As PCC Administrators attempt to shame me, they are casting a shadow over all LGBT students at PCC. They are sending the message that LGBT students are to be held to a different standard, that there is something inherently shameful about who we are and how we love, and that no matter what we accomplish in our lives, we will never be worthy of PCC’s praise.

While I deal with the legal and financial ramifications of this injury, I urge you not to let PCC’s Administrators get away with sending such a harmful message. If there’s one thing I’ve learned in the struggle for equality it is that when you are stung by injustice, you must find your pride and raise your voice. If you are outraged like I am, you must show it. You must speak truth to fear and prejudice and shed light where there is ignorance. Now is that time at PCC.

DUSTIN LANCE BLACK
PCC ’94 UCLA ‘96

PCC CONTACT INFORMATION:
PCC PRESIDENT — Mark Rocha, mwrocha@pasadena.edu
NOTE: In a subsequent letter from Robert Bell, rhbell@pasadena.edu, who I am told lead the fight to rescind the invitation, no mention was made of the invitation or confirmation, but it is clear that he and others on the Board of Trustees were aware that this offer was extended and accepted. Their discussion of this issue (at time code 02:08:20) can be viewed here.

18
Apr
2014

GLSEN warns of ‘school to prison pipeline’ for youth

Eliza Byard, GLSEN, Gay Lesbian & Straight Education Network, gay news, Washington Blade

‘Ending discriminatory practices in school discipline is one of the most critical civil rights issues facing K-12 education today,’ said GLSEN Executive Director Eliza Byard. (Washington Blade file photo by Michael Key)

The Gay, Lesbian & Straight Education Network, a national group that advocates for LGBT youth in the nation’s schools, says LGBT students and youth of color have long been disproportionately impacted by overly harsh school disciplinary practices.

In a statement released earlier this month, GLSEN praised a new Obama administration initiative to discourage elementary and secondary schools from administering student discipline based on race or other discriminatory grounds.

But the GLSEN statement notes that the initiative issued jointly by the Department of Education and the Department of Justice doesn’t specifically reference LGBT youth, raising concern that overly harsh disciplinary practices will continue to funnel LGBT students into what education experts call a “school to prison pipeline.”

This so-called “pipeline,” education reform advocates say, refers to students who land in the criminal justice system, including prison, after being repeatedly suspended or expelled from school. Reform advocates, including GLSEN, have argued that alternative disciplinary approaches should be employed to ensure school safety without overly relying on suspension and expulsion as punishment.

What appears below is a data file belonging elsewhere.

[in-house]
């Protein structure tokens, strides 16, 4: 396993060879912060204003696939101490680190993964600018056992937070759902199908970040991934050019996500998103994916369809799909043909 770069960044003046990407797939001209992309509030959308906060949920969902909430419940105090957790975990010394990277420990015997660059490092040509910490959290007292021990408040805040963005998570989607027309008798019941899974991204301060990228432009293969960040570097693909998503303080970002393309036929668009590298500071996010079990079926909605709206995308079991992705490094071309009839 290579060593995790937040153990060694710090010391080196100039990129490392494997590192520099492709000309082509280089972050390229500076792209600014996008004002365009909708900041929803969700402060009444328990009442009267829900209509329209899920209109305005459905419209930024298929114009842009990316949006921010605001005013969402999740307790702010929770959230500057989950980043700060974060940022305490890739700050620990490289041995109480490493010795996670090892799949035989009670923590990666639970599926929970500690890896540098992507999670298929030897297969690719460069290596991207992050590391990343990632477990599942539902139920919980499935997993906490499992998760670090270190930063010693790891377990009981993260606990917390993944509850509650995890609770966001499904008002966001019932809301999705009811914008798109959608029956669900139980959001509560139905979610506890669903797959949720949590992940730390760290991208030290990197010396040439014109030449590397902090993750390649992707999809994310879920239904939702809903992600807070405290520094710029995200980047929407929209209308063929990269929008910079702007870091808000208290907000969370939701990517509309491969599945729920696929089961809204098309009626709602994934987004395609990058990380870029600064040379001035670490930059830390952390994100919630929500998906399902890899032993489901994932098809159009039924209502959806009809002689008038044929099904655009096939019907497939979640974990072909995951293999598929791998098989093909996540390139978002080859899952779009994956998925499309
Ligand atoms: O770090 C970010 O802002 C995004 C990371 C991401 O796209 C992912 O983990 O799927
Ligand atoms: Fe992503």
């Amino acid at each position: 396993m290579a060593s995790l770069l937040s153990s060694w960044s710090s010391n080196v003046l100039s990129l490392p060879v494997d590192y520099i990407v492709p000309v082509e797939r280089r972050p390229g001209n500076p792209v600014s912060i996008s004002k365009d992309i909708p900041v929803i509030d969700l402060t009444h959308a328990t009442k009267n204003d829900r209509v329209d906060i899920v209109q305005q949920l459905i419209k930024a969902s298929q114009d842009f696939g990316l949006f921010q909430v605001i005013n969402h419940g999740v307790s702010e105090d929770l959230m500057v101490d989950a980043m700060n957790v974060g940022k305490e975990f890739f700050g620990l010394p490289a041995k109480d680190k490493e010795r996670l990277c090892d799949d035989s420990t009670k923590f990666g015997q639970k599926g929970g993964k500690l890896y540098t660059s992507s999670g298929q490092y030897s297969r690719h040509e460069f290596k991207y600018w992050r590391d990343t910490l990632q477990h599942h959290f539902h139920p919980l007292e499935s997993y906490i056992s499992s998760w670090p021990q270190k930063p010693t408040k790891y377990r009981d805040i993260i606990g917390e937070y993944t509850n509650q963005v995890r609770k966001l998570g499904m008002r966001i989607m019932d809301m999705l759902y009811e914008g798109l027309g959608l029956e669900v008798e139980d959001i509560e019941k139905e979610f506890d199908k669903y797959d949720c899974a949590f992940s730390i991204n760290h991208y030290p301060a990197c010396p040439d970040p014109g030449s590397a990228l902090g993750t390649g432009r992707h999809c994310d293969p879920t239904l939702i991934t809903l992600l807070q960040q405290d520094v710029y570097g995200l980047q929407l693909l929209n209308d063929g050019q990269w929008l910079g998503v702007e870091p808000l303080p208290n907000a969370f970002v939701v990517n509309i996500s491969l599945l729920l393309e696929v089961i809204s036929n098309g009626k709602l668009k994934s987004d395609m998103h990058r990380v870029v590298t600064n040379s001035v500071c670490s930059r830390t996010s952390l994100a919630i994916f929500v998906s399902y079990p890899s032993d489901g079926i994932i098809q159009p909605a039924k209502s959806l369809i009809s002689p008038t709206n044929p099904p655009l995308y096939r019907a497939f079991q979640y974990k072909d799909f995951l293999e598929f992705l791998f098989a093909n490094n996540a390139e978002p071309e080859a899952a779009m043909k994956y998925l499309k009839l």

GLSEN has pointed to numerous cases where LGBT students are suspended or expelled for “fighting back” after being targeted for bullying and violent attacks by other students.

“Ending discriminatory practices in school discipline is one of the most critical civil rights issues facing K-12 education today,” GLSEN Executive Director Eliza Byard said in the group’s statement.

“GLSEN commends the Departments of Education and Justice for these long-overdue guidelines that will help to erode decades of policies that have robbed countless youth of a chance to get an education and forced many of them out of school and into the criminal justice system,” she said.

She added, “While the omission of the specific challenges facing LGBT youth is disappointing, we are pleased that the guidelines focus on prevention and intervention strategies by supporting developmentally appropriate and proportional responses to school discipline that encourage and reinforce positive school climate…We encourage the Departments to examine the extent and effects of discipline disparities among LGBT youth and to provide leadership and guidance to ensure that school discipline practices do not discriminate on the basis of sexual orientation, gender identity or gender expression.”

An example of what LGBT activists called biased school treatment of LGBT youth took place in November when a female transgender student at Hercules High School in Contra Costa County, Calif., was arrested and charged with battery for fighting with three other straight female students.

The transgender student said a fight broke out between her and her classmates, which was captured on video, after she defended herself from repeated taunts and harassment from the three girls. Activists noted that all four students were suspended from the school for fighting but the transgender student, Jewlyes Gutierrez, 16, was the only one arrested and charged in the incident.

The school and the Contra Costa County District Attorney’s Office have declined to disclose the reason that Gutierrez was prosecuted in the case while the others were not, saying the matter is pending in juvenile court and they are prohibited form discussing cases involving a minor.

GLSEN has said studies have shown that LGBT youth disproportionately experience bullying and harassment in schools. The group cites a 2010 study published in Pediatrics, the official journal of the American Academy of Pediatrics, showing that LGBT youth experience a significantly higher level of disciplinary action in schools along with youth of color than do heterosexual youth and whites.

In response to a call from the Blade, a spokesperson for the Department of Education said she would make inquiries on why the joint DOE-DOJ school guidance document didn’t include specific reference to LGBT youth, but did not immediately respond.

In a Jan. 8 press release announcing the guidance document, DOE and DOJ said the school discipline guidance initiative was aimed at helping states, school districts, and schools develop “practices and strategies to enhance school climate and ensure those policies and practices comply with federal law.”